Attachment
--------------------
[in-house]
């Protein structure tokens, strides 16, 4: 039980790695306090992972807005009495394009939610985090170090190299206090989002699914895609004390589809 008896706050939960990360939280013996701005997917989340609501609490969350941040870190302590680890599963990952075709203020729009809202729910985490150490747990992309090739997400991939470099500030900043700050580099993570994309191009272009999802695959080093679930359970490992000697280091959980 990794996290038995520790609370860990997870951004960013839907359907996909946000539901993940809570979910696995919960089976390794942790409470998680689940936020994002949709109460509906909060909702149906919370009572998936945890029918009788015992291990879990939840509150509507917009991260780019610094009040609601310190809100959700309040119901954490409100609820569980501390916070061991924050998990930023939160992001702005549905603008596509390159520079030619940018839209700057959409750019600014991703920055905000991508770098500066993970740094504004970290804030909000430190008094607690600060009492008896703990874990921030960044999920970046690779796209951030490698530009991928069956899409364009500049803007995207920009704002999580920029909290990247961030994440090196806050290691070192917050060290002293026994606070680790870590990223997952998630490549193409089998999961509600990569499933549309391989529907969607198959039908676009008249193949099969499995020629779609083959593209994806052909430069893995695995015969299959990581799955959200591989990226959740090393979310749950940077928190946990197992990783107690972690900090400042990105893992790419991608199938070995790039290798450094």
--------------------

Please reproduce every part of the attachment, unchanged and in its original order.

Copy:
[in-house]
């Protein structure tokens, strides 16, 4: 039980790695306090992972807005009495394009939610985090170090190299206090989002699914895609004390589809 008896706050939960990360939280013996701005997917989340609501609490969350941040870190302590680890599963990952075709203020729009809202729910985490150490747990992309090739997400991939470099500030900043700050580099993570994309191009272009999802695959080093679930359970490992000697280091959980 990794996290038995520790609370860990997870951004960013839907359907996909946000539901993940809570979910696995919960089976390794942790409470998680689940936020994002949709109460509906909060909702149906919370009572998936945890029918009788015992291990879990939840509150509507917009991260780019610094009040609601310190809100959700309040119901954490409100609820569980501390916070061991924050998990930023939160992001702005549905603008596509390159520079030619940018839209700057959409750019600014991703920055905000991508770098500066993970740094504004970290804030909000430190008094607690600060009492008896703990874990921030960044999920970046690779796209951030490698530009991928069956899409364009500049803007995207920009704002999580920029909290990247961030994440090196806050290691070192917050060290002293026994606070680790870590990223997952998630490549193409089998999961509600990569499933549309391989529907969607198959039908676009008249193949099969499995020629779609083959593209994806052909430069893995695995015969299959990581799955959200591989990226959740090393979310749950940077928190946990197992990783107690972690900090400042990105893992790419991608199938070995790039290798450094």